In most cases, the abandonment of agricultural land leads to a process of natural vegetation recovery [23] (Figure 1 and Figure 2). Colonization by plants, also known as secondary succession, is very complex in abandoned fields. It depends on both natural and human-induced factors, including climate, topography, soil conditions, the distance and floristic composition of bordering vegetation, the age of abandonment and management following the end of farming, particularly livestock grazing and the occurrence of fires [24,25,26]. Research carried out worldwide has shown that vegetation recovery in abandoned lands has significant implications for landscape, water resources, soil erosion and biodiversity [4,5,17,27]. This Special Issue includes seven contributions that focus on the hydrological and geomorphological consequences (soil hydraulic properties, runoff, soil erosion, solute export) of farmland abandonment in different environments, including terraced landscapes, afforested areas, abandoned land at different stages of succession and recent abandonment in irrigated land and steep vineyards. In this foreword, we review briefly the main impacts of farmland abandonment on water resources and soil conservation and identify the main questions that still need to be addressed by scientists and land managers. Our main purpose is to highlight the environmental relevance of abandoned agricultural land and to show that its management is a challenge that requires immediate responses.

2. Brief Review of the Main Impacts of Farmland Abandonment on Water Resources and Soil Conservation

Vegetation expansion alters the water cycle and the partitioning of precipitation between evapotranspiration, runoff and groundwater flows. Thus, water yields usually decrease following revegetation due to increased rainfall interception and transpiration by forests and shrubs [28]. However, the hydrological impact of these processes varies greatly as it depends on several factors [29], such as climate conditions, the extent and spatial distribution of land-cover disturbance, the characteristics and depth of the soils, and the type, age or physiology of the vegetation.
The hydrological consequences of vegetation recovery on formerly cultivated land have been examined at different spatial scales. Several studies have reported declining river discharges and negative trends in highflows as shrubs and forest expand at the headwaters (e.g. [30,31,32,33]). At the small-catchment scale, studies worldwide have demonstrated that vegetation established after land abandonment noticeably reduces runoff coefficients and is a major factor affecting flood control (e.g. [34,35,36,37,38]). Some of these studies have shown that revegetation also affects flood hydrograph characteristics, with lower peakflows, slower response times and slower recession limbs in forested catchments [39,40]. These results have been supported by research carried out at a more detailed scale. For instance, Nadal-Romero et al. (2013) [41] reported very low or no overland flow on abandoned plots, especially on those covered by dense vegetation, when compared with plots covered by cereal crops or fallow land. In arid and semi-arid environments, however, the effect of land abandonment may be the opposite, as land abandonment may cause the formation of soil surface crusts that reduce soil infiltration and favor overland flow [42,43]. An increase in vegetation cover also reduces soil water content and aquifer recharge due to rainfall interception and high transpiration rates by trees; this effect is much stronger under dry conditions or in dry environments [15,44]. Finally, several studies [45,46] have shown that the expansion of forest may affect snow accumulation and distribution, as trees reduce beneath-canopy snow accumulation and alter snow melting rates, mainly due to interception and subsequent sublimation processes.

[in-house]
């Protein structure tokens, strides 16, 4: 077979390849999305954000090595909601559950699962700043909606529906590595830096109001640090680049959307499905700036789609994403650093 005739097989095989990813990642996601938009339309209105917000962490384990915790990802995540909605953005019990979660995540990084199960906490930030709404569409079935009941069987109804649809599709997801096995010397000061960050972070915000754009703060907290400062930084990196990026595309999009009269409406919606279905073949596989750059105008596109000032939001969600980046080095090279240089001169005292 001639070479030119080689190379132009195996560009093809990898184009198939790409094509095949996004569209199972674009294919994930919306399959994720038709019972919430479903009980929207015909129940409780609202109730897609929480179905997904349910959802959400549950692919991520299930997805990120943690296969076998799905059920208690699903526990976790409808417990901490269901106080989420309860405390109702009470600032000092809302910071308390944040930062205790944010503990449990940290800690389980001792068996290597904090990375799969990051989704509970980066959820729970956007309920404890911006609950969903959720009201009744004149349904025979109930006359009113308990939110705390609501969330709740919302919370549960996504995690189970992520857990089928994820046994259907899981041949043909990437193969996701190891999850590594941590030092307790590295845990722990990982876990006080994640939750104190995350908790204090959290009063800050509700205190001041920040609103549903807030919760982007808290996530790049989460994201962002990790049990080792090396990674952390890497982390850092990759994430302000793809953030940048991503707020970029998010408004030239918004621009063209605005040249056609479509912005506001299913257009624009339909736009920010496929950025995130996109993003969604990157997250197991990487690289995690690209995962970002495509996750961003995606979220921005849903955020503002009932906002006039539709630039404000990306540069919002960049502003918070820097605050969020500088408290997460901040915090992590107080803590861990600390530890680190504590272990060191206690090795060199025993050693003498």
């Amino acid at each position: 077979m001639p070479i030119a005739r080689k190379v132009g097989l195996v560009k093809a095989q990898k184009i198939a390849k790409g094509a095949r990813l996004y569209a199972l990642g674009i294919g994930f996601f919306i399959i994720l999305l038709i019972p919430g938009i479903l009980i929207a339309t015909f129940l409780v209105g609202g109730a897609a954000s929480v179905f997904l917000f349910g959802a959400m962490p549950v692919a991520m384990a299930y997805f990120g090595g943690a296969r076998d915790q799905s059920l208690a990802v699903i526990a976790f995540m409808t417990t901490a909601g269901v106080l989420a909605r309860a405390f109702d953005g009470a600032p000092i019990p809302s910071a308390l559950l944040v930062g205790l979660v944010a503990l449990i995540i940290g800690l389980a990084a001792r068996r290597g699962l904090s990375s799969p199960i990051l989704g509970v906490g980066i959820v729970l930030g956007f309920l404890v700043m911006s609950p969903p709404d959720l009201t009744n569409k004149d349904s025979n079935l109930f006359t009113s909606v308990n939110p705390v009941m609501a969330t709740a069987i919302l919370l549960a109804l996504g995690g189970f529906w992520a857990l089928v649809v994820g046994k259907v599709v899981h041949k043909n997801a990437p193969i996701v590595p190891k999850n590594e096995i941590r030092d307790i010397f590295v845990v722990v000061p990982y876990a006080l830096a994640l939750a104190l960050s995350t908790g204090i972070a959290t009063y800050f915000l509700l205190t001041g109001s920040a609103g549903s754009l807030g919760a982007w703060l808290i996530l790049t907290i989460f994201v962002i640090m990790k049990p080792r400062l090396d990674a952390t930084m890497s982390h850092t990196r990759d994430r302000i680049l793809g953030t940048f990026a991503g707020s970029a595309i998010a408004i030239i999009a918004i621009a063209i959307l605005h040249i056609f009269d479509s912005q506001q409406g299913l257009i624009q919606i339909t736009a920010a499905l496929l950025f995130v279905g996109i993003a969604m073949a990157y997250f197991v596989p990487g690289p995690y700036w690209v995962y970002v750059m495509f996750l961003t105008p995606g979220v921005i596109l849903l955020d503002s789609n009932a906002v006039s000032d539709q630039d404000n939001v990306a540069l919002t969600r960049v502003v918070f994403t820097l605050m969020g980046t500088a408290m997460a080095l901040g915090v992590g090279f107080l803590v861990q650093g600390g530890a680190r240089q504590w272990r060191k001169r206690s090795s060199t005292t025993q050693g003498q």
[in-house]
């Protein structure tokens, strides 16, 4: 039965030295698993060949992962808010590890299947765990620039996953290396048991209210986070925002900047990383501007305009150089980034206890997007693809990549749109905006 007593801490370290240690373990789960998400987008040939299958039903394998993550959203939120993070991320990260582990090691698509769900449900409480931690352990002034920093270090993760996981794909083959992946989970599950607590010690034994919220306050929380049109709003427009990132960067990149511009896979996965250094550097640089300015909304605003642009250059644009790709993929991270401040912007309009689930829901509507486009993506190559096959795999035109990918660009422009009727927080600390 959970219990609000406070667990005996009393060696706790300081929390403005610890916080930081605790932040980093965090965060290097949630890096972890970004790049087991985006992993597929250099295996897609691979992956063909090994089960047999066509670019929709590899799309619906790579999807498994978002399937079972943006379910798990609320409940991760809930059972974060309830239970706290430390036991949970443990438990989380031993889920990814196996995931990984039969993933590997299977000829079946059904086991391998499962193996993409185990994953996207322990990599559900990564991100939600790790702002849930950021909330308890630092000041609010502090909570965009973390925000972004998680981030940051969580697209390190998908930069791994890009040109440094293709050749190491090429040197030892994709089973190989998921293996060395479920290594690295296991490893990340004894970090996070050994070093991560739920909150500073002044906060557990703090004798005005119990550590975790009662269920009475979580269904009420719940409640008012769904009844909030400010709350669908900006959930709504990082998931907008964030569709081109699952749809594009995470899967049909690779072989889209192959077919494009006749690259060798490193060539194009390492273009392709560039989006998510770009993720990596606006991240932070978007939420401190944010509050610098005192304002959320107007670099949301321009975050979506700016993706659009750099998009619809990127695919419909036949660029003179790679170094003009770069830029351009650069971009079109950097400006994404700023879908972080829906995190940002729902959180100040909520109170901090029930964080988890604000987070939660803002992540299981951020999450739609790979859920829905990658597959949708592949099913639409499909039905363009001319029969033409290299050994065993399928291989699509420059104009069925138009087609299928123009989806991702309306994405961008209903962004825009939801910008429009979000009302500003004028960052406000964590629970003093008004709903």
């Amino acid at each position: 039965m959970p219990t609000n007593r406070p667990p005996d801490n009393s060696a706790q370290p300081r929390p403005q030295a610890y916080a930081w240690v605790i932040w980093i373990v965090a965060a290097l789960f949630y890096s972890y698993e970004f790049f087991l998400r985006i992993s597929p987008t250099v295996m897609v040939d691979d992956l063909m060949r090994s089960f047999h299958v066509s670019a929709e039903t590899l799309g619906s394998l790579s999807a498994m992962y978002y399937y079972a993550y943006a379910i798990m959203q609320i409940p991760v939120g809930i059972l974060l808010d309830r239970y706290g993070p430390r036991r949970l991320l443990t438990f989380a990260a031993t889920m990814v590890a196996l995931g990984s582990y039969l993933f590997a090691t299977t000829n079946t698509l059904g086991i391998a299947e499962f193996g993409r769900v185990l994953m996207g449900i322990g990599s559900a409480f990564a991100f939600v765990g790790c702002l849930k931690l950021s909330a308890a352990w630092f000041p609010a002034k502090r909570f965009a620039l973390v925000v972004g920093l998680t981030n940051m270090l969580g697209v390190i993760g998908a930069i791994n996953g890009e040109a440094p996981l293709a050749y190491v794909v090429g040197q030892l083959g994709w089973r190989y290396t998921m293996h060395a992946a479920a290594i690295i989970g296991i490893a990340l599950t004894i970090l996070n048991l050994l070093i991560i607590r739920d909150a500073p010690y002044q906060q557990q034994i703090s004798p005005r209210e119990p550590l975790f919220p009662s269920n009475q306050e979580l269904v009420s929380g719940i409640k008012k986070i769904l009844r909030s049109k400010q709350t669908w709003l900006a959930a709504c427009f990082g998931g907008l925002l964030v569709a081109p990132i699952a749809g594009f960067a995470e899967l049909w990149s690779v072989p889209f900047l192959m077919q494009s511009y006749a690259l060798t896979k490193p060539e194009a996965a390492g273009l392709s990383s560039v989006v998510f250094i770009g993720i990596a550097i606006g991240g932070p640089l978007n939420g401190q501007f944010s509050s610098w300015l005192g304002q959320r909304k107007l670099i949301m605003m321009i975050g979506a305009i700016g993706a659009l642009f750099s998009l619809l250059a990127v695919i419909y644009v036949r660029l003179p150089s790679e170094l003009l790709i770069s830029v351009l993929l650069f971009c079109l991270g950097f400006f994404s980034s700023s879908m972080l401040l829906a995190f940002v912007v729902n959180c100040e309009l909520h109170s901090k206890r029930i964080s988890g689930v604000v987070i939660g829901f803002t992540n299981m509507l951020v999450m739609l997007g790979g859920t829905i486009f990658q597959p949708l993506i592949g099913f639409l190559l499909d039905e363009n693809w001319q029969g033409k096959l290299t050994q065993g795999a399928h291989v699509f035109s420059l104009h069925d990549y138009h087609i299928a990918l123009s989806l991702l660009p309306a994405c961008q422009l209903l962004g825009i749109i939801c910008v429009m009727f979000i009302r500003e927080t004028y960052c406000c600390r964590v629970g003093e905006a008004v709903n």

Land abandonment also has significant consequences for soil conservation and soil erosion [17]. Revegetation following land abandonment tends to improve soil properties in the long term [47], usually showing increased soil organic matter and soil fertility [48], greater aggregate stability [49], and higher infiltration capacity, water-holding capacity and hydraulic conductivity [50]. However, the evolution of these processes is conditioned by topography, soil quality prior to abandonment and land management after abandonment, especially the occurrence of fires [48].
Studies worldwide have demonstrated that the expansion of vegetation cover decreases soil erosion due to the protective role of vegetation against rainfall splash and reduces surface runoff. In abandoned arable land, soil erosion can be significant during the first stages of plant colonization, as shown by Ruiz-Flaño et al. (1992) [51] and by Cerdá et al. (2018) [52] for the Western Mediterranean region, but it decreases over time as vegetation cover becomes denser. In some cases, signs of severe erosion such as undermining of shrubs, rills or development of stone pavement have been detected in the oldest fields [51,53]. This is because these fields were normally located in the worst positions (e.g., steep slopes, stony soils) and were subject to recurrent burning for shifting agriculture [41], factors that constrained the establishment of dense vegetation cover. In mountain pasture lands, abandonment may initially trigger shallow landslides due to a change in plant communities, as shown by Tasser et al. (2003) [54] in several sub-alpine and alpine meadows in Europe. When precipitation is scarce and irregular, such as in arid and semi-arid regions, plant colonization is difficult and geomorphic activity is more intense. Moreover, the formation of soil surface crusts that promote overland flow enhances soil erosion, resulting in severe sheet wash erosion [55] and the development of rills and gullies [56]. In these environments, particular soil characteristics such as the presence of marls may accelerate soil erosion processes (i.e. piping) due to the dispersion of clay minerals [56]. As a consequence of soil erosion, abandoned fields may be subject to a significant loss of nutrients and organic matter, and a decline in soil quality [17]. Finally, extensive revegetation on formerly cultivated lands has favored the occurrence and propagation of wildfires (e.g. [57,58]), which usually cause intense soil erosion in the first years following the fire due to greater overland flow [59].